Jacqui Gogo: The value additions that she could bring to GWPO, such as experience with the management of a thematic water network (ResEAU’s 250+ members), transboundary water cooperation, conceptualisation of a new water and youth strategy, and collaboration with the Swiss Water Partnership (SWP). With her gamut of experience in key GWPO thematic areas, her profile would fit well with the Network Operations team, having already had interactions within our Network and worked with our donor SDC. Plus, she had M&E (monitoring & evaluation) experience.
JWJ: Sandra, how did you feel when you got the news that you made it to the next step in the hiring process? What did you do to prepare for the interview?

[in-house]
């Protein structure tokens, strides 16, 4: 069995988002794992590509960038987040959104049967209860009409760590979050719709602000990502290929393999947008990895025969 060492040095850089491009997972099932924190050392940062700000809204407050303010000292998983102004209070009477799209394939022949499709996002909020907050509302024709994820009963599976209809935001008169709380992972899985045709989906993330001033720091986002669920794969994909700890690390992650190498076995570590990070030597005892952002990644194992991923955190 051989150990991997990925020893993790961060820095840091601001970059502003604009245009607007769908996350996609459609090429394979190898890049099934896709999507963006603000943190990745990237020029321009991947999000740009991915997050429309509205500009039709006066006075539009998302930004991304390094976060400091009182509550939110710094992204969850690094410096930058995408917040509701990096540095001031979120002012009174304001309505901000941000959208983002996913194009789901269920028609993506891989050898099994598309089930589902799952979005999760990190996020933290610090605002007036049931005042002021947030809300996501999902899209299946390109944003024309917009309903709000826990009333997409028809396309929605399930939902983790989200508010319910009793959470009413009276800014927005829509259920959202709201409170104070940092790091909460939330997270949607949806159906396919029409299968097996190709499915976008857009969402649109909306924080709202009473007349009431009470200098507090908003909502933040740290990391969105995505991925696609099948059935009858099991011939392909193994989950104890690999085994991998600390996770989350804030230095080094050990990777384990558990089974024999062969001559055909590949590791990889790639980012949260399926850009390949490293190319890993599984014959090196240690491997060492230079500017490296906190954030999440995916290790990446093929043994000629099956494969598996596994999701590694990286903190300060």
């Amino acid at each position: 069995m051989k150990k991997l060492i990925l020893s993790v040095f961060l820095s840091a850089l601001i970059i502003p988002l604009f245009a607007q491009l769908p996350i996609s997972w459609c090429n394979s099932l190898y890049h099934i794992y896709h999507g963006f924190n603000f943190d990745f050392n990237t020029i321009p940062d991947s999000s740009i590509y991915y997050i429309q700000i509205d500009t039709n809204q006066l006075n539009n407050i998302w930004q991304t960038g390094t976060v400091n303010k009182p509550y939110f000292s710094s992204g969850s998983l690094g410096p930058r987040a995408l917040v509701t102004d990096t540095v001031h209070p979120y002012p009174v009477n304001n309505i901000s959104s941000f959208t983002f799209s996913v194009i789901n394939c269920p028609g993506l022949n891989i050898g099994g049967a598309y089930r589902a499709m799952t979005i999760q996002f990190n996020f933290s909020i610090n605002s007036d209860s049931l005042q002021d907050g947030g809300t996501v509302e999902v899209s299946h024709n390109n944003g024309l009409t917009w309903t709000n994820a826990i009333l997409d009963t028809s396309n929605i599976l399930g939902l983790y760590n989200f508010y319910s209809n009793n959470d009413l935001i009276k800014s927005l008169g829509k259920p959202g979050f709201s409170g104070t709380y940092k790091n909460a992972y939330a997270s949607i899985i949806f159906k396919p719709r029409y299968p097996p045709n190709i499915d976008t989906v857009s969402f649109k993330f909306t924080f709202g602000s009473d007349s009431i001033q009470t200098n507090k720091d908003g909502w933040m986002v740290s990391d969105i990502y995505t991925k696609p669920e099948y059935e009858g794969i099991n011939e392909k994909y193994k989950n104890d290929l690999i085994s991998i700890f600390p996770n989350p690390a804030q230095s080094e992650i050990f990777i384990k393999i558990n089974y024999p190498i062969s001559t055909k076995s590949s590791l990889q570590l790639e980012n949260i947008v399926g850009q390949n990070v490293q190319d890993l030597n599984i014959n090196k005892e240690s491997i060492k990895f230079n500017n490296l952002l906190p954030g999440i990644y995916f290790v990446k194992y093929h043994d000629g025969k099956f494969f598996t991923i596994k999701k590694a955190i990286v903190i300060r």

Sandra Bruehlmann: Obviously I was very happy when I received the message, as hiring processes can be quite competitive and you never know what organizations are exactly looking for or what kind of experiences and skills they particularly value most. For this particular position, I think I did some online research on the strategy and past achievements of GWP and the particular projects relevant to the position, I got an idea of the background of the people on the panel using LinkedIn and other sources, and of course I went through my CV and my previous experiences, focusing on key moments or achievements that I could highlight to show how my profile aligns with the ToR. Generally, I try to reduce my notes to the minimum and I use them only as a safety net in case I lose focus during the interview, as I want the interview to stay natural.
JWJ: What types of questions were you keen to have answered during the interview to be able to assess the candidates for this position?